A stadium got a big boost in the Twin Cities today, and it's not the one you think. Gov. Mark Dayton proposed a $1 billion bonding bill today, including $20 million in bonds for construction of a baseball stadium -- the local leaders like the word ballpark better -- for the St. Paul Saints minor league baseball team.
The city is tossing $10 million into the idea, and the Saints are adding another $10 million.
It could be another shot in the arm for Lowertown, if it survives the Legislature.
Question: Should it?
Come on Bob, you know that lower level minor league ball (and the American Association is usually rated at High-A to AA as far as the competition level is concerned) is played in ballparks not stadiums. After all if you only have enough seating to accommodate a Timberwolves crowd (7,500 seats) it's not really a stadium is it?
The Timberwolves draw 7500? Looked more like 750 the time I went.
This benefits the community, unlike an actual stadium which immediately turns into a resources drain on game days.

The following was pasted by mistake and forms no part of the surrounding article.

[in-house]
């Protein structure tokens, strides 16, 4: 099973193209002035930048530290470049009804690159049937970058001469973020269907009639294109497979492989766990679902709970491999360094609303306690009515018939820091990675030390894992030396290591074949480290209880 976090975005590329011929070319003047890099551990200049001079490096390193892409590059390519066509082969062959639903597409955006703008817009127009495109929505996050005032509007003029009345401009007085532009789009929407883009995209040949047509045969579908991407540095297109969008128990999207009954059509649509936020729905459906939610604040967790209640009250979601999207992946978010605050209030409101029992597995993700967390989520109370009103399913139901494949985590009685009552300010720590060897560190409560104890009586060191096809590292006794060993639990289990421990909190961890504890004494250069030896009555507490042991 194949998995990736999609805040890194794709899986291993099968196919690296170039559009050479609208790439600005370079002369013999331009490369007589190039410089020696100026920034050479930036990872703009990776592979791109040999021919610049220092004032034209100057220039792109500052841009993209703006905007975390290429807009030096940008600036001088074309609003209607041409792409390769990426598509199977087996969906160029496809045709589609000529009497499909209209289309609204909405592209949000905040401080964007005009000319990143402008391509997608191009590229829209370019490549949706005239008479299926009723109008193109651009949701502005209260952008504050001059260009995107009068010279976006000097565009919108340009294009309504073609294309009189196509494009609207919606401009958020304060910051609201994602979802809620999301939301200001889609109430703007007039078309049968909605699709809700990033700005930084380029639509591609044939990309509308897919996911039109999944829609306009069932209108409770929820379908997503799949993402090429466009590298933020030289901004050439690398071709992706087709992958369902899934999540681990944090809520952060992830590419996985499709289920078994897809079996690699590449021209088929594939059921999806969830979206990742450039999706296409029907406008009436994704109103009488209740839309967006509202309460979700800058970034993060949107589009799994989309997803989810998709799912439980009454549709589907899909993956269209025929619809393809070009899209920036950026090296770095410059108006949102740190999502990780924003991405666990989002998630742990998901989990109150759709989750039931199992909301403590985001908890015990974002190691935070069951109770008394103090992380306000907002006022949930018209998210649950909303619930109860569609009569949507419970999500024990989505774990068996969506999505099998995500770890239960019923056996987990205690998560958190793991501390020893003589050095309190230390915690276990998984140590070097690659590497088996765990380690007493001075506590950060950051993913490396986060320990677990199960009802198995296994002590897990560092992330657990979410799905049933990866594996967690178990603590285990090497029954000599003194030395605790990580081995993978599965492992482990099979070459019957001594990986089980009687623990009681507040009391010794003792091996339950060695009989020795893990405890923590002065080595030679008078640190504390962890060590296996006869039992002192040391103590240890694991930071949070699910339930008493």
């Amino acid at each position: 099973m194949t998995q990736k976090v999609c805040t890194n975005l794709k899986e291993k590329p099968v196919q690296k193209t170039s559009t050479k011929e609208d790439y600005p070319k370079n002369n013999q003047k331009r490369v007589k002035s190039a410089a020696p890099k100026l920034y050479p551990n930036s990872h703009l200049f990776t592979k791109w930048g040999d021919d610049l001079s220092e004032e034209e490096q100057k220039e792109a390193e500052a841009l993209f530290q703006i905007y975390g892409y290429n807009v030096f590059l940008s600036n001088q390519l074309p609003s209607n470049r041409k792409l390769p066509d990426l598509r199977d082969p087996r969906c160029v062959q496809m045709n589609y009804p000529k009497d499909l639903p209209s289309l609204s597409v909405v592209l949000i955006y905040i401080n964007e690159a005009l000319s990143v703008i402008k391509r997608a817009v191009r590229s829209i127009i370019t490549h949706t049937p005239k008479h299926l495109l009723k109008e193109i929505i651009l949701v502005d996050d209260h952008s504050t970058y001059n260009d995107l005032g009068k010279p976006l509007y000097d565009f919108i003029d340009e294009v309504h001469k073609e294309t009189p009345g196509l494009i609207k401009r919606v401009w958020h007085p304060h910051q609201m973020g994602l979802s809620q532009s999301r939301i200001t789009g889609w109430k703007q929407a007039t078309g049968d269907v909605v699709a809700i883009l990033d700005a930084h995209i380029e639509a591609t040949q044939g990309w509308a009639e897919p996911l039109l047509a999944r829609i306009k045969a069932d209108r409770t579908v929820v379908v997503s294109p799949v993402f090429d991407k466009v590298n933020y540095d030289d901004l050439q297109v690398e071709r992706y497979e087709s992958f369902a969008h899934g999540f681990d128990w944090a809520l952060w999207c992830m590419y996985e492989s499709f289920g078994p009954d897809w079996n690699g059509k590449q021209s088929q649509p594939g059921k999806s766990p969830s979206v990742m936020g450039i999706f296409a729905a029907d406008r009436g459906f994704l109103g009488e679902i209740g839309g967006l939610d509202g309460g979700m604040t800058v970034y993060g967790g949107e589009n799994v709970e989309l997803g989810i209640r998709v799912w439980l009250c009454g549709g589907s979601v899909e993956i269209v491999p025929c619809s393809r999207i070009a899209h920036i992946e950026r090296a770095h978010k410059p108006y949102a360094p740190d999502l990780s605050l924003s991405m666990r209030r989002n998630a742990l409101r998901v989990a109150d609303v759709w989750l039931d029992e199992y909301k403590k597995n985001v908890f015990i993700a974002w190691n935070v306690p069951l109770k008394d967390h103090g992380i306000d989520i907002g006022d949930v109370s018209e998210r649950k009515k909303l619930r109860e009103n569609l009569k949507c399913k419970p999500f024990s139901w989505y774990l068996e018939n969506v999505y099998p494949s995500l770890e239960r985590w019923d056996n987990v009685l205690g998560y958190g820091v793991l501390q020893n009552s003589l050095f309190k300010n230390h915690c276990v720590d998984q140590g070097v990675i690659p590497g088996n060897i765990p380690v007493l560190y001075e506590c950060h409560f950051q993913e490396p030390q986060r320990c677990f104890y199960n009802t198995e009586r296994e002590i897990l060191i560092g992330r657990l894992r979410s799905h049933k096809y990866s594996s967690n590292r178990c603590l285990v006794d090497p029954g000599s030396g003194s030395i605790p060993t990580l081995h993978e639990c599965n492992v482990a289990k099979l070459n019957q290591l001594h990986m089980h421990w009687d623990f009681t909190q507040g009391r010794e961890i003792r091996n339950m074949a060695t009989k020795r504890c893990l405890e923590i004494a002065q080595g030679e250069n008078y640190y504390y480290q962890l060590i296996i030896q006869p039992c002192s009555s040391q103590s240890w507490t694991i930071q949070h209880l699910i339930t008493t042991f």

Unlike the Twins/Vikings/Wolves/Wild/Gophers, Saints fans are pretty much right here in the Twin Cities. Unlike the poor schmucks in Hennepin County who are paying way more than their fair share for the Twins ballpark, Ramsey County residents will be the chief beneficiaries.
The facility will also be a great venue for concerts and prep/college baseball games. Who uses the new Twins park when the Twins aren't using it?
Well, I'm not a fan of publicly-financed sports venues, but I definitely like the proposed location much, much more than the current Midway Stadium up in the Energy Park development. I both live and work within about 1.5 miles of Midway Stadium, so I know the area fairly well. It's not easy to walk around there due to rail lines running just north and south, and there aren't many places nearby for people to hang out before and after games.
WalkScore.com's new "Street Smart" score (which tries to do actual distance measurements rather than "as the crow flies" guesses) gives the current stadium a rating of just 10, while the proposed location gets a rating of 92. That's just about as drastic of a change as you can get within the city limits. It'll be just off the end of the Central Corridor light-rail line, and not too far from all of the bus routes serving downtown St. Paul, so people won't have to worry about driving there.
Seems like a pretty good project to me.